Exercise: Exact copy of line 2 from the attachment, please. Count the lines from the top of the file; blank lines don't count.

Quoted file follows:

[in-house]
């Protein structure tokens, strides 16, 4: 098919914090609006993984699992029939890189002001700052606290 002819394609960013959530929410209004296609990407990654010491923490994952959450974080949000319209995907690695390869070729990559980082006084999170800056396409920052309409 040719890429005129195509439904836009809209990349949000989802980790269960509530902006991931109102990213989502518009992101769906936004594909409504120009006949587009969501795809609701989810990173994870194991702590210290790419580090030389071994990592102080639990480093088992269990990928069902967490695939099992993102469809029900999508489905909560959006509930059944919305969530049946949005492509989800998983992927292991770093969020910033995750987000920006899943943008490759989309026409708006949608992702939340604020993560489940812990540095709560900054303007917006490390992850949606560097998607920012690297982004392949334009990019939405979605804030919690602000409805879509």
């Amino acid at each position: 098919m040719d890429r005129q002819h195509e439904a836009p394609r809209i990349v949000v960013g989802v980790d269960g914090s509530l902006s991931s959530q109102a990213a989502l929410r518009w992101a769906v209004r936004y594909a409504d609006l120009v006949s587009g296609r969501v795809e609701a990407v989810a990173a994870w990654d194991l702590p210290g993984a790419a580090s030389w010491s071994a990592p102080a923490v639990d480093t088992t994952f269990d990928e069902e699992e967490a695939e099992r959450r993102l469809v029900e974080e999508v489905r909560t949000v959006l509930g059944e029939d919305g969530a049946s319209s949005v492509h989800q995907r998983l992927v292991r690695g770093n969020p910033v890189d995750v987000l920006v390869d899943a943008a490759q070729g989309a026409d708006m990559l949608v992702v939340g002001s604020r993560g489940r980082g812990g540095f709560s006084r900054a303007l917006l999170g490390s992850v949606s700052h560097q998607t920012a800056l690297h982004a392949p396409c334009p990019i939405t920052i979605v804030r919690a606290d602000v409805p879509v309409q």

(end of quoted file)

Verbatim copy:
């Protein structure tokens, strides 16, 4: 098919914090609006993984699992029939890189002001700052606290 002819394609960013959530929410209004296609990407990654010491923490994952959450974080949000319209995907690695390869070729990559980082006084999170800056396409920052309409 040719890429005129195509439904836009809209990349949000989802980790269960509530902006991931109102990213989502518009992101769906936004594909409504120009006949587009969501795809609701989810990173994870194991702590210290790419580090030389071994990592102080639990480093088992269990990928069902967490695939099992993102469809029900999508489905909560959006509930059944919305969530049946949005492509989800998983992927292991770093969020910033995750987000920006899943943008490759989309026409708006949608992702939340604020993560489940812990540095709560900054303007917006490390992850949606560097998607920012690297982004392949334009990019939405979605804030919690602000409805879509």